Jerky Driving Leads to Montana DUI

State v. Matson, 2010 MT 162N – Noncite Opinion

In order to stop a vehicle, police officers must have a particularized suspicion that the driver has committed, is committing, or is about to commit an offense. In State v. Matson, the Montana Supreme Court addressed whether an officer had sufficient cause to form a particularized suspicion. Melvin Matson was observed by an officer exiting Gruber Excavating’s storage yard in Clancy in a lurching manner – like someone unfamiliar with a clutch. The officer stopped Matson “to make sure the driver was not involved in any criminal activity on the property.” As a result of the stop, Matson was placed under arrest for DUI.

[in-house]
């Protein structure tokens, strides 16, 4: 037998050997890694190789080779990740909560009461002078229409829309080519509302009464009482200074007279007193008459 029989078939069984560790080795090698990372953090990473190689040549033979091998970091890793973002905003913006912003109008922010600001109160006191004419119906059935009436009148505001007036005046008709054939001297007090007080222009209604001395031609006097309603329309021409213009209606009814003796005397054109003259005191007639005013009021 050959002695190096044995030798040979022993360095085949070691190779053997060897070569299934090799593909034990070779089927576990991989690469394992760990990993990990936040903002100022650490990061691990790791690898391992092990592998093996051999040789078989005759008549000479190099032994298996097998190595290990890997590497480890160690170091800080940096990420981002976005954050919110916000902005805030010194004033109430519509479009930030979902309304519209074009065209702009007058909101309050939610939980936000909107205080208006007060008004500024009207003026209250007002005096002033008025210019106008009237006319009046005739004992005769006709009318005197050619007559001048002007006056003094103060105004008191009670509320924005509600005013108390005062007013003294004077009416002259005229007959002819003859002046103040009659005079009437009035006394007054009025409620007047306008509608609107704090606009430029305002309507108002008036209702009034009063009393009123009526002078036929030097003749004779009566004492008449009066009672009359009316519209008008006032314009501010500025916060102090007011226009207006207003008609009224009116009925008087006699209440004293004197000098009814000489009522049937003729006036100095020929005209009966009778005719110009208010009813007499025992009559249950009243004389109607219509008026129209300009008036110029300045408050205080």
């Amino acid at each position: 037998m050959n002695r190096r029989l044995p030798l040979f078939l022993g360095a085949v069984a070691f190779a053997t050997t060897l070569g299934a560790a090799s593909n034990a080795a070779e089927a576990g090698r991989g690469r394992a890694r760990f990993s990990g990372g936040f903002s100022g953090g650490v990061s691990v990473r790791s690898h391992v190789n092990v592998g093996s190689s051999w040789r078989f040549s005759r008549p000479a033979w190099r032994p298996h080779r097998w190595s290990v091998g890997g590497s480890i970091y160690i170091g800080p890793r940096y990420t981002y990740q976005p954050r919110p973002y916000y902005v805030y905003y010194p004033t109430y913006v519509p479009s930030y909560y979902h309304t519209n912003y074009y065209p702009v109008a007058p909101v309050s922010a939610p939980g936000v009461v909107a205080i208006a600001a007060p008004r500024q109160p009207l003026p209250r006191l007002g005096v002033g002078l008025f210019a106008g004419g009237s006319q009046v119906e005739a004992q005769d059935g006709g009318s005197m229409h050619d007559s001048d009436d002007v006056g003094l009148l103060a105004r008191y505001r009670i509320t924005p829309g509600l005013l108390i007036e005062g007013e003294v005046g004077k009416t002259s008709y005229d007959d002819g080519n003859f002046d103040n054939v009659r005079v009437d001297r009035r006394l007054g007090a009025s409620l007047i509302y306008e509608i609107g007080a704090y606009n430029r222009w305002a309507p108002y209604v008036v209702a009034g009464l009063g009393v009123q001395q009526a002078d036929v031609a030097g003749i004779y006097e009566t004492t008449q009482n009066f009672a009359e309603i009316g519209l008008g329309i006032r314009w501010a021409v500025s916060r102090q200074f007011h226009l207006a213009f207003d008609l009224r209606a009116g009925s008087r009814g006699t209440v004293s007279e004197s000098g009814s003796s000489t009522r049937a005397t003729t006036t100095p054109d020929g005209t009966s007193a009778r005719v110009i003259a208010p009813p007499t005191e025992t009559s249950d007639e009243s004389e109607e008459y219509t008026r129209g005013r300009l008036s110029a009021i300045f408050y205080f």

Under a challenge from Matson’s Montana DUI attorney, the Montana Supreme Court ruled that the officer witnessed sufficient evidence to justify a stop. Specifically:

  • Unusual jerky driving;
  • Gruber Excavating yard was closed for the night;
  • The yard contained materials that had been stolen recently at other locations; and
  • The officer knew Matson was not a Gruber employee.

Given the totality of these circumstances, the Montana Supreme Court ruled that the officer could form the particularized suspicion necessary to justify the stop. Because of that, the evidence obtained after that proving that Matson was Driving Under the Influence of Alcohol or Drugs was admissible.

State v. Matson is a non-cite opinion, meaning that lawyers cannot use it as precedent when making arguments to a court. Nevertheless, it provides a good look at how courts would view a certain type of evidence.

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